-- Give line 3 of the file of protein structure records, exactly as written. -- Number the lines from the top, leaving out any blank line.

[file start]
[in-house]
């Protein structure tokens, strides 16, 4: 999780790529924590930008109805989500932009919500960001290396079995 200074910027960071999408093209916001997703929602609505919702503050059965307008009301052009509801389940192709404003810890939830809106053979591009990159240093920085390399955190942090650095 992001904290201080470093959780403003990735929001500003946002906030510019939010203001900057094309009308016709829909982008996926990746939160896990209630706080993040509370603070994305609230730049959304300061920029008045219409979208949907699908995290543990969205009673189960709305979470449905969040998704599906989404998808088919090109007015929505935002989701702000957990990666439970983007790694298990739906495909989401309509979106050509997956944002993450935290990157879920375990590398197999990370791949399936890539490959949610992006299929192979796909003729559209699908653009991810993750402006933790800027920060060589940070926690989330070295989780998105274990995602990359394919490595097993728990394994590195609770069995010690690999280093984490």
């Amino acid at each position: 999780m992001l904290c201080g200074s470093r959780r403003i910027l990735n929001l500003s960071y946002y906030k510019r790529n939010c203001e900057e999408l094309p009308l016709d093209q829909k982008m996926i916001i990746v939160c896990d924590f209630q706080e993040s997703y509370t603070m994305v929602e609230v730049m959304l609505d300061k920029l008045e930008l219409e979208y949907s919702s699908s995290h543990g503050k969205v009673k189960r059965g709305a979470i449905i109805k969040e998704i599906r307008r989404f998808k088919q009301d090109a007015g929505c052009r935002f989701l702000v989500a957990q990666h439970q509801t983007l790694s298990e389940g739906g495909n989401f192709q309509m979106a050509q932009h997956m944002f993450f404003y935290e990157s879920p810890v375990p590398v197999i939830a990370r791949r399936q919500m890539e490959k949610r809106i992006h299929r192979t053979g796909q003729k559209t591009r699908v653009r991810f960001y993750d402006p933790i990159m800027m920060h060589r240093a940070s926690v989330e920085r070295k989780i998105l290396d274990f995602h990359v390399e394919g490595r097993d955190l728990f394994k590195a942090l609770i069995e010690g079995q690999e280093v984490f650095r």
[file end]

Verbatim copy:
């Amino acid at each position: 999780m992001l904290c201080g200074s470093r959780r403003i910027l990735n929001l500003s960071y946002y906030k510019r790529n939010c203001e900057e999408l094309p009308l016709d093209q829909k982008m996926i916001i990746v939160c896990d924590f209630q706080e993040s997703y509370t603070m994305v929602e609230v730049m959304l609505d300061k920029l008045e930008l219409e979208y949907s919702s699908s995290h543990g503050k969205v009673k189960r059965g709305a979470i449905i109805k969040e998704i599906r307008r989404f998808k088919q009301d090109a007015g929505c052009r935002f989701l702000v989500a957990q990666h439970q509801t983007l790694s298990e389940g739906g495909n989401f192709q309509m979106a050509q932009h997956m944002f993450f404003y935290e990157s879920p810890v375990p590398v197999i939830a990370r791949r399936q919500m890539e490959k949610r809106i992006h299929r192979t053979g796909q003729k559209t591009r699908v653009r991810f960001y993750d402006p933790i990159m800027m920060h060589r240093a940070s926690v989330e920085r070295k989780i998105l290396d274990f995602h990359v390399e394919g490595r097993d955190l728990f394994k590195a942090l609770i069995e010690g079995q690999e280093v984490f650095r």